I want to hate Nick Swisher. There he is, showing off again: flexing like a pro wrestler when he reaches second base after doubling to complete a wild nine-run comeback against the Red Sox. Shimmying in the dugout after he smacks a three-run homer to bury the Mets. Even last week, during a tense tie game against the Rays—in the middle of the Yankees’ accelerating collapse—there’s Swisher, grinning goofily after catching a routine pop-up. This guy is ridiculous.
Except now he’s sitting next to me in the dugout, before the slide began, and there are tears in the corners of his eyes. It’s four hours before game time. Swisher is getting ready to take early batting practice. He needs it. Last night, he struck out twice; his father, a former big leaguer, called and yelled at him. At 31, Swisher is young in life but rapidly approaching baseball old age. His six-year, $36 million contract ends when this season does. And it’s the prospect of not being a Yankee next year that’s got him moistening up. “I’ve never been part of an organization that welcomed me in and said, ‘You know what, you are exactly the guy we want. Don’t change a thing. Be yourself.’ I’ve never really had that before,” he says. “Oh my gosh! Talk about filling your heart up, man! I’m the type of guy, you give me a hug, I’ll run through a brick wall for you. Every time I take the field and the place goes crazy …” Swisher pauses. “Man, I really want to be here. I want to stay here.”
The protocol for pro athletes in the final year of their contract is to hide behind self-protective clichés, refusing to acknowledge any anxiety about their impending limbo. But what’s ultimately endearing about Swisher is that he can’t hide his feelings. And raw emotion, in a perverse way, is what propelled Swisher to the Bronx. He’d set hitting records at Ohio State, then had three terrific seasons with the Oakland A’s—then was crushed when he was suddenly traded to the Chicago White Sox. “It hurt me because I thought I was gonna be one of those guys who plays with one team my whole career,” Swisher says. “It was the first time in my life I felt like somebody didn’t want me.” Disappointed, he slacked off during winter workouts, then hit an abysmal .219 and butted heads with White Sox manager Ozzie Guillen. The 2008 off-season brought another stunning trade, this time to the Yankees. “I’m in Parkersburg, West Virginia, at home with my dad, and my cell rings: ‘Nick, it’s Brian Cashman,’ ” Swisher says. “I almost shit myself, man! I had never dreamed somebody would want me after such a horrible season.”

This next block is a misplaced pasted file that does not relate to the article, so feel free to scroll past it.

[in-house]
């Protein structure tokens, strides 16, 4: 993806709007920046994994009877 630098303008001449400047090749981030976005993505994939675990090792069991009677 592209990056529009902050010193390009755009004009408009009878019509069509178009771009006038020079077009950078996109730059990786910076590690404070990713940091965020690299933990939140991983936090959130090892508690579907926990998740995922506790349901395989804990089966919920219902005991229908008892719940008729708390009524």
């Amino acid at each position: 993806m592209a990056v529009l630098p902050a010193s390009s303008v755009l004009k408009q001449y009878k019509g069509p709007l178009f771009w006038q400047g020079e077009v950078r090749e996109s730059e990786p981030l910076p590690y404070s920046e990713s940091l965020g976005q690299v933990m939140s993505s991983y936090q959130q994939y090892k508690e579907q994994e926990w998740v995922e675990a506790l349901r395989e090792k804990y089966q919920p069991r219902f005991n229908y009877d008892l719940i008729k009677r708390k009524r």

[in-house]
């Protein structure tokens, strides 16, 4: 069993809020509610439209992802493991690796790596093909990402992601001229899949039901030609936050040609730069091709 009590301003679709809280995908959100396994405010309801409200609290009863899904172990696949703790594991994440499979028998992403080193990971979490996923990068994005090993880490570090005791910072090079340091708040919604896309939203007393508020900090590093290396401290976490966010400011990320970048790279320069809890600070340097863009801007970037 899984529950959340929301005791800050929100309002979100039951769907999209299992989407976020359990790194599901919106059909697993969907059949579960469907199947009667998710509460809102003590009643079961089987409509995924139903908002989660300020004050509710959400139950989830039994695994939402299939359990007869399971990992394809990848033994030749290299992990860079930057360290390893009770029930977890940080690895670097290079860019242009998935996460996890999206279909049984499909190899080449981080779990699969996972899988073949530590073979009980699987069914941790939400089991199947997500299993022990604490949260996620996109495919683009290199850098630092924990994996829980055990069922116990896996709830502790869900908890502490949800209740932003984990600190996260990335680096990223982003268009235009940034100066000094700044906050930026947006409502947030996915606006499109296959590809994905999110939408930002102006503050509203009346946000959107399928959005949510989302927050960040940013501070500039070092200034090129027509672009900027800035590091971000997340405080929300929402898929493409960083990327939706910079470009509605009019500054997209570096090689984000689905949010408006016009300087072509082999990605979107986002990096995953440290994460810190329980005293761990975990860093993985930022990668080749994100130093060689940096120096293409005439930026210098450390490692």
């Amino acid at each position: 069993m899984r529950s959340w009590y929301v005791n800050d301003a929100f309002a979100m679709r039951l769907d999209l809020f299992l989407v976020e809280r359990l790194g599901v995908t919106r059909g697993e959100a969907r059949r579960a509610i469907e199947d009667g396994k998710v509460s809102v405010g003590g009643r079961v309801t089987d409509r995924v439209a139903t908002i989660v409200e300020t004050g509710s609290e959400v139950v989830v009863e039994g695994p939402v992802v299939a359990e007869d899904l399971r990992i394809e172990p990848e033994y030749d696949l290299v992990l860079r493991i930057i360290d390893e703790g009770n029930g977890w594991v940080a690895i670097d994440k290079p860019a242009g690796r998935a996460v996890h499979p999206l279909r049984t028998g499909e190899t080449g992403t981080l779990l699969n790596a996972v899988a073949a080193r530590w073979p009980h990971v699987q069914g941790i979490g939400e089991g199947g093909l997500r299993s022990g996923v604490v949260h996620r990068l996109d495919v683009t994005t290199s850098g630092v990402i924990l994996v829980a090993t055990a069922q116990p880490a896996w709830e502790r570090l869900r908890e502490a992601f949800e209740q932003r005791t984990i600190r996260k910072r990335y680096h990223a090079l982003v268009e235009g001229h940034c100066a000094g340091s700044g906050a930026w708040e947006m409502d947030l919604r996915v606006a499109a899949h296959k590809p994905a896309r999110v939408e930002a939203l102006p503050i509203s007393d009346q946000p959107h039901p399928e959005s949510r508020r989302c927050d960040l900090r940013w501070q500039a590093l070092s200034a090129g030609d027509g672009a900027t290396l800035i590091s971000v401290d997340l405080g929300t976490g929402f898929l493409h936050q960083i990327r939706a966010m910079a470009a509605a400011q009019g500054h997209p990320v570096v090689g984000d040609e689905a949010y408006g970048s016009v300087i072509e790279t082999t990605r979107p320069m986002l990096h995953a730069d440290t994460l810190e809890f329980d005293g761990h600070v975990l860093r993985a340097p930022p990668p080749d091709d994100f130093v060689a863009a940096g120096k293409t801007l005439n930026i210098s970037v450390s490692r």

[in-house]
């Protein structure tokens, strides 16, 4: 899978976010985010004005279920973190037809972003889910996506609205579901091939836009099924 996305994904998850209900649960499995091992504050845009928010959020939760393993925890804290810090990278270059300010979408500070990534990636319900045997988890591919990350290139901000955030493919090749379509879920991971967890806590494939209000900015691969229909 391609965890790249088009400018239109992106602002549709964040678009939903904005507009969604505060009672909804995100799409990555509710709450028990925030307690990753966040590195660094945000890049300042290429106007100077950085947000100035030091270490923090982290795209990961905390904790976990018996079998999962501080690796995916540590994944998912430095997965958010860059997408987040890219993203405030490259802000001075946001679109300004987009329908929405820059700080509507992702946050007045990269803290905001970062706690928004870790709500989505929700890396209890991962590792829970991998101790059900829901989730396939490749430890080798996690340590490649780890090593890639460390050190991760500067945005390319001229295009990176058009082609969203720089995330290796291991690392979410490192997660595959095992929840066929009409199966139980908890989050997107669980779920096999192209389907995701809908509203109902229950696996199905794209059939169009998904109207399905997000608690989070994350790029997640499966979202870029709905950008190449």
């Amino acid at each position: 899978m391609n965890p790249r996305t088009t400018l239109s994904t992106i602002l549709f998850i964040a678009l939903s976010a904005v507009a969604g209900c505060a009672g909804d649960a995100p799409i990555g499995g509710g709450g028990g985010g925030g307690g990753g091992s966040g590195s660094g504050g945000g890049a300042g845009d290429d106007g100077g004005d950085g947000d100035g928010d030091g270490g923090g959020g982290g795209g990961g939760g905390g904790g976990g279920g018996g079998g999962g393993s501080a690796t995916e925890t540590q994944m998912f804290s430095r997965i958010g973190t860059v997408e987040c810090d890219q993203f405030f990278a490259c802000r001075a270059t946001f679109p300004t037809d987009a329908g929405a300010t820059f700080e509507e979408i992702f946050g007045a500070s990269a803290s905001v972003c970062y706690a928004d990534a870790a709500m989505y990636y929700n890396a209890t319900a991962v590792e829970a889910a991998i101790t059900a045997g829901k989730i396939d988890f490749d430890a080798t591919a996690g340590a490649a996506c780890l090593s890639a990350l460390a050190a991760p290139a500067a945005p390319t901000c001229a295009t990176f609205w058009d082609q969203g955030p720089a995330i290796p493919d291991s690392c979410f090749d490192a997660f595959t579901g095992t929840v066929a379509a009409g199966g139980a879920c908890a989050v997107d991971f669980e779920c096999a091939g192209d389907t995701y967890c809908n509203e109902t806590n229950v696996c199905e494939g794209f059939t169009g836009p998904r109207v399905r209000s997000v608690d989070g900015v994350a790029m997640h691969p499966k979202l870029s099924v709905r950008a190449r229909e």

Cashman saw an opportunity to buy low on a useful right-fielder and first-baseman; as a bonus, Swisher could inject some levity into the dour Yankees clubhouse. Swisher cranks up the clubhouse stereo, or bursts into his own version of “Call Me Maybe,” or tells an assistant coach “You’re so full of crap, it’s seeping out of your ears!” Today Robinson Cano stares and shakes his head at Swisher’s pregame outfit: a pair of classic white-with-navy pin-striped Yankees home-uniform baseball pants, a gray T-shirt with the sleeves hacked off, a lighter-blue headband with the team’s intertwined NY logo centered on his forehead, wraparound sunglasses, and enough styling product to make his hair stand straight up. He looks as if he’s heading to a beer-league softball game, or maybe to a Born in the USA–era Springsteen concert.
Swisher’s boyish exuberance is genuine and innate, but it’s also a product of the darker side of his childhood. His father, Steve, was gone nine months of the year, first as an all-glove-no-bat catcher for the Cubs, Cardinals, and Padres; when Steve Swisher’s nine-year playing career ended, he spent the next dozen years coaching in the minors. “I had bunk beds in my room,” Nick remembers. “One night, in the off-season, my dad started sleeping in the bottom bunk and made me sleep in the top. I thought he was just kind of hanging out with me, you know? Little did I know that a week later they were gonna drop the bomb on us. I didn’t see it coming at all, man.” Swisher’s parents divorced when he was in the sixth grade. Nick initially lived in Columbus, Ohio, with his mother and younger brother. He tried to remain sunny, telling his brother, Mark, “This is gonna be great, this is gonna work out, because we’re gonna get two Christmases!” But Nick was miserable and, at age 14, made a bold decision. He called his father’s parents and persuaded them to let him move to their house in West Virginia. “My mother didn’t believe me at first,” Swisher says. “I absolutely know it hurt her. But at that point in my life, I had to make a change. If you’re not happy, you’ve got to find something that will make you happy.” Steve Swisher is still amazed by his son’s choice. “Sports became his release,” he says. “He poured everything he was feeling into baseball.”